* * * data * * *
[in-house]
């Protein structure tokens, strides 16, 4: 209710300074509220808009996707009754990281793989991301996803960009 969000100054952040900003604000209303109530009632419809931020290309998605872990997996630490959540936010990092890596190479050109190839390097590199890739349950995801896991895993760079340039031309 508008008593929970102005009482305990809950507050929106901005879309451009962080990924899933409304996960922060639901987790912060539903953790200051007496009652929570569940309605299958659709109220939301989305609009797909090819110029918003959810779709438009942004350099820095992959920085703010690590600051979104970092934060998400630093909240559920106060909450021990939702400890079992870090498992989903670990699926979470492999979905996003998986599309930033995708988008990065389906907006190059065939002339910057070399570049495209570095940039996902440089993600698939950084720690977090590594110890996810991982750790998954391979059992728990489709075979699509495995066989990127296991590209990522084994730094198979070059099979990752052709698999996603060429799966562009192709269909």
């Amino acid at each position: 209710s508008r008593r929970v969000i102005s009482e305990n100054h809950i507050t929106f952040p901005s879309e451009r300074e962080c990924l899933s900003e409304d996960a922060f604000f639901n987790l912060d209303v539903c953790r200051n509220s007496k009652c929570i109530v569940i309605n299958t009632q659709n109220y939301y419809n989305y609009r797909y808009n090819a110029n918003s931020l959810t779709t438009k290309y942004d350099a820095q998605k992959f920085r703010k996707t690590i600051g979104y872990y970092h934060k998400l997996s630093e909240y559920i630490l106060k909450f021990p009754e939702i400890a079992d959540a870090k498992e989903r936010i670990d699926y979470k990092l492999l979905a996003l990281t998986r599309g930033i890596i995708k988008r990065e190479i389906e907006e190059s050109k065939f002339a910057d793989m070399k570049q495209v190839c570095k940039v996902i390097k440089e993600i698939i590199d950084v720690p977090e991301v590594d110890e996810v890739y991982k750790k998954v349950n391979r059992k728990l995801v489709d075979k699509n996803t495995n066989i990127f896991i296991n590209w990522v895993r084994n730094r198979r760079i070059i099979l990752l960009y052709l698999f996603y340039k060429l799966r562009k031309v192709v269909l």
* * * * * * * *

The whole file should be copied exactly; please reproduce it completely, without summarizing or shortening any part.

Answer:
[in-house]
């Protein structure tokens, strides 16, 4: 209710300074509220808009996707009754990281793989991301996803960009 969000100054952040900003604000209303109530009632419809931020290309998605872990997996630490959540936010990092890596190479050109190839390097590199890739349950995801896991895993760079340039031309 508008008593929970102005009482305990809950507050929106901005879309451009962080990924899933409304996960922060639901987790912060539903953790200051007496009652929570569940309605299958659709109220939301989305609009797909090819110029918003959810779709438009942004350099820095992959920085703010690590600051979104970092934060998400630093909240559920106060909450021990939702400890079992870090498992989903670990699926979470492999979905996003998986599309930033995708988008990065389906907006190059065939002339910057070399570049495209570095940039996902440089993600698939950084720690977090590594110890996810991982750790998954391979059992728990489709075979699509495995066989990127296991590209990522084994730094198979070059099979990752052709698999996603060429799966562009192709269909």
């Amino acid at each position: 209710s508008r008593r929970v969000i102005s009482e305990n100054h809950i507050t929106f952040p901005s879309e451009r300074e962080c990924l899933s900003e409304d996960a922060f604000f639901n987790l912060d209303v539903c953790r200051n509220s007496k009652c929570i109530v569940i309605n299958t009632q659709n109220y939301y419809n989305y609009r797909y808009n090819a110029n918003s931020l959810t779709t438009k290309y942004d350099a820095q998605k992959f920085r703010k996707t690590i600051g979104y872990y970092h934060k998400l997996s630093e909240y559920i630490l106060k909450f021990p009754e939702i400890a079992d959540a870090k498992e989903r936010i670990d699926y979470k990092l492999l979905a996003l990281t998986r599309g930033i890596i995708k988008r990065e190479i389906e907006e190059s050109k065939f002339a910057d793989m070399k570049q495209v190839c570095k940039v996902i390097k440089e993600i698939i590199d950084v720690p977090e991301v590594d110890e996810v890739y991982k750790k998954v349950n391979r059992k728990l995801v489709d075979k699509n996803t495995n066989i990127f896991i296991n590209w990522v895993r084994n730094r198979r760079i070059i099979l990752l960009y052709l698999f996603y340039k060429l799966r562009k031309v192709v269909l």